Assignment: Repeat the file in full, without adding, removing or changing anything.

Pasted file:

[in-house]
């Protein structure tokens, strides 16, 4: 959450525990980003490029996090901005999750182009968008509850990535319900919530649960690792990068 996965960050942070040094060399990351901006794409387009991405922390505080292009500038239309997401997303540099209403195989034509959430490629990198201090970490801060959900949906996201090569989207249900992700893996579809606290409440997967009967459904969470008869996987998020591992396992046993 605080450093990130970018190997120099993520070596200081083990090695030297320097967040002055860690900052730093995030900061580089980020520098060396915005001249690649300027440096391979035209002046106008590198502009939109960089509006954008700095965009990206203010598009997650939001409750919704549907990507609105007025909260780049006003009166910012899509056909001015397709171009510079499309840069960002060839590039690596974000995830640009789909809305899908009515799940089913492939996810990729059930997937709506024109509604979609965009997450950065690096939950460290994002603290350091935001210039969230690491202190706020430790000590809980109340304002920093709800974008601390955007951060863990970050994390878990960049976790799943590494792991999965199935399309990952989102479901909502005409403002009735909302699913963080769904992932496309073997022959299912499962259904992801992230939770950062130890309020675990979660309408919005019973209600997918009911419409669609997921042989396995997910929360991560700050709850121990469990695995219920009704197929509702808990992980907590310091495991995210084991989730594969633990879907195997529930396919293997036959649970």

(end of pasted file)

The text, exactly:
[in-house]
């Protein structure tokens, strides 16, 4: 959450525990980003490029996090901005999750182009968008509850990535319900919530649960690792990068 996965960050942070040094060399990351901006794409387009991405922390505080292009500038239309997401997303540099209403195989034509959430490629990198201090970490801060959900949906996201090569989207249900992700893996579809606290409440997967009967459904969470008869996987998020591992396992046993 605080450093990130970018190997120099993520070596200081083990090695030297320097967040002055860690900052730093995030900061580089980020520098060396915005001249690649300027440096391979035209002046106008590198502009939109960089509006954008700095965009990206203010598009997650939001409750919704549907990507609105007025909260780049006003009166910012899509056909001015397709171009510079499309840069960002060839590039690596974000995830640009789909809305899908009515799940089913492939996810990729059930997937709506024109509604979609965009997450950065690096939950460290994002603290350091935001210039969230690491202190706020430790000590809980109340304002920093709800974008601390955007951060863990970050994390878990960049976790799943590494792991999965199935399309990952989102479901909502005409403002009735909302699913963080769904992932496309073997022959299912499962259904992801992230939770950062130890309020675990979660309408919005019973209600997918009911419409669609997921042989396995997910929360991560700050709850121990469990695995219920009704197929509702808990992980907590310091495991995210084991989730594969633990879907195997529930396919293997036959649970």